Letters from the Front

Gordon Carling, P.P.C.L.I.

PPCLI - a report from the front line in Belgium

Crag & Canyon [Banff, Alberta] published Saturday, April 17, 1915

Monday, March 01, 1915

Transcribed by: M. I. Pirie


This letter describes an attack made 28 February 1915 (near St. Eloi). Although the newspaper published no date, the author stated it was two days later.  Therefore, the date used above (01 March 1915) is an estimate.

Relevant war diary entries:

Attack on German Sap 28 02 15
Attack on German Sap (cont'd)

War diaries - Princess Patricia's Canadian Light Infantry  (1914/11/04-1915/10/31)

14 February 1915 letter from Gordon Carling

11 December 1915 interview with Gordon Carling


GORDON CARLING IN BATTLE

Dispatch Rider of the Princess Patricia's Writes Interesting Letter from Belgium

Just a few lines to let you know I am well and whole.  I can't tell you how glad I was to get your letter; news from home is something we can almost live on out here.

The war seems to be getting worse, but it can't last very much longer, as the impression is that the Germans will be starved out.

Such is the story we get from our prisoners.  We have lost pretty heavy the last two days, when over 100 men went down.  We charged the German trenches and took them afterwards blowing them up, and on the way back to our own trenches the Germans got a machine gun into us, cutting a lot of our bunch down.  Major Gault1 was shot in the arm; Major Ward2 is dying, was shot through the back of the head, and Lieut. Crabby3 [Crabbe] was shot through the hand.  It seems terrible to have wounded men on the field, who will have to lie there until dark, as the Germans shoot every man that tries to rescue them, Red Cross or others.  The weather has been very cold and wet, and after 48 hours in the trenches many of the men have to be carried out.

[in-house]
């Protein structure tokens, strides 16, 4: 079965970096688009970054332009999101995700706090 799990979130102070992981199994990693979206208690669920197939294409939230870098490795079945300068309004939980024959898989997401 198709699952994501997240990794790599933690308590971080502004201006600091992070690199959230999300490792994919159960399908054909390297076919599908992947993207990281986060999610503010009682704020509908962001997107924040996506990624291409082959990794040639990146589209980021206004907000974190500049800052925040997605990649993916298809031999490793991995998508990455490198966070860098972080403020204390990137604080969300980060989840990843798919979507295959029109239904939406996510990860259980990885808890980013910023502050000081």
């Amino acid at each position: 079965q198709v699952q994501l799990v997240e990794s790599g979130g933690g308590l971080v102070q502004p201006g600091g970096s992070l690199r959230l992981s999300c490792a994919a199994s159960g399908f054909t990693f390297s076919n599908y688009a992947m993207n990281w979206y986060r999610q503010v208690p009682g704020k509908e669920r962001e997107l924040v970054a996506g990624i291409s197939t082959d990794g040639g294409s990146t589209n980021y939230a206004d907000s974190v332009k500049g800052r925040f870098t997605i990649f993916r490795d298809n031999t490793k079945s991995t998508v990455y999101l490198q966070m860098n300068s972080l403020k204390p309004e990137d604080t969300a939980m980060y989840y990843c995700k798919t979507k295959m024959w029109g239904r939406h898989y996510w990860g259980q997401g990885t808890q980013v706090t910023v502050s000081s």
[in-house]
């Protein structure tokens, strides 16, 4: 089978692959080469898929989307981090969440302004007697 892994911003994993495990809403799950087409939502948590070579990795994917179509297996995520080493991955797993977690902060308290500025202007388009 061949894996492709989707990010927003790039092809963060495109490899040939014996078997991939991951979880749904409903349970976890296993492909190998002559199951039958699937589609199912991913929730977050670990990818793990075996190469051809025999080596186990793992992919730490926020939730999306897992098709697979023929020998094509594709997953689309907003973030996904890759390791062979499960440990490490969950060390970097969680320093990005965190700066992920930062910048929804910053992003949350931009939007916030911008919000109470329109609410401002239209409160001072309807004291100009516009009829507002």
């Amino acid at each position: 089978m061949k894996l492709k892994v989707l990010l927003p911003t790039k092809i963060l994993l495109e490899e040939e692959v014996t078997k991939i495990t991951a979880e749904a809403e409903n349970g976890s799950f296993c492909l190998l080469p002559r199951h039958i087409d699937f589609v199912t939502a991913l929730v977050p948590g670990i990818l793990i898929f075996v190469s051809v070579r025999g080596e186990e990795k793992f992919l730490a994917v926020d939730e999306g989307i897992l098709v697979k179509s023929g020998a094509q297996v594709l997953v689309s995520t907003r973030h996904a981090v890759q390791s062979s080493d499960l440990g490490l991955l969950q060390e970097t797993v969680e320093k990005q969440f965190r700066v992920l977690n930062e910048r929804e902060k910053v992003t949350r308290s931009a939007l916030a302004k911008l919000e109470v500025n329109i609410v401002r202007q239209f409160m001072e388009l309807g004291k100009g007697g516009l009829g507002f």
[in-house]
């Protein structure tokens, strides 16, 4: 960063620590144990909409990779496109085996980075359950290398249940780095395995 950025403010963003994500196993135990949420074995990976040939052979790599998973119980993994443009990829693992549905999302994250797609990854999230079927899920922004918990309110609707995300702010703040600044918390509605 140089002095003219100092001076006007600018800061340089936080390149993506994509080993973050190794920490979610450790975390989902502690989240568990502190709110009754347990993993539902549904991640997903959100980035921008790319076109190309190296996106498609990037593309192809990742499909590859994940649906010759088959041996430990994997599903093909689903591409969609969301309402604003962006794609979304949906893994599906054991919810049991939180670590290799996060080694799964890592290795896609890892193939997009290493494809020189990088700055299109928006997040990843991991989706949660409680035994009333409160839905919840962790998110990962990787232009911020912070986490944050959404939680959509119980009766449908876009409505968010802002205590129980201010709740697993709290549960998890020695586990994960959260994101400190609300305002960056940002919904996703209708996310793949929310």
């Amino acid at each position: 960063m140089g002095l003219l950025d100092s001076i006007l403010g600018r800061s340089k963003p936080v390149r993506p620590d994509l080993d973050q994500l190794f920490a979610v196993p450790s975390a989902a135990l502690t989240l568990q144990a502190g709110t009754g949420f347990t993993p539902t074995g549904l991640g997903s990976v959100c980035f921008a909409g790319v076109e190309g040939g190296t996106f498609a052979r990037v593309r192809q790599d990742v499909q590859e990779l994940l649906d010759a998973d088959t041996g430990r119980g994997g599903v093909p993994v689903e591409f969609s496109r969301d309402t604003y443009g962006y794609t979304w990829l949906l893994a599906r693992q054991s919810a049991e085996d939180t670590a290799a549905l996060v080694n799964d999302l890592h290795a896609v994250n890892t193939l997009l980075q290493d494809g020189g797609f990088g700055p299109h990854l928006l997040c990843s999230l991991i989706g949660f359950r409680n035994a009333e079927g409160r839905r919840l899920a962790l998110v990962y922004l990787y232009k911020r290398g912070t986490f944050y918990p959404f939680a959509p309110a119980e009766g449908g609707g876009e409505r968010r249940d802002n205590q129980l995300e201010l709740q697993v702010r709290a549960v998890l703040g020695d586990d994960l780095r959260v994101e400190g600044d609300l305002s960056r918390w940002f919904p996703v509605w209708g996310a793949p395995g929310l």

We got a new draft of 150 men and eight officers who were sent over from Canada.

I am afraid there will be a lot of sickness, as the dead lying on the battlefields is fierce.  They are mostly French and Germans.  The poor French got a terrible cutting up here, but the Germans always seems to get worse than they give, even in their best fights.

Poor Belgium is in a terrible state.  All the beautiful houses, farms and buildings are blown down, and the fields are all trenches and cut up.  General French was very pleased with our regiment and he should be, as they are fine fellows, always there with the goods, and cheerful under all kinds of conditions.

Put in a few sheets of writing paper when you next write, as paper is terrible scarce out here.

Best to my friends,

Yours,

GORDON


1Lt.-Col. Andrew Hamilton Gault, PPCLI, DSO.  Survived the war. 
2
Major John Simeon Ward, PPCLI, died 17 March 1915.  Photographs.
3
Lieut. Colville Eyre Crabbe, PPCLI, Military Cross.  Survived the war.

 

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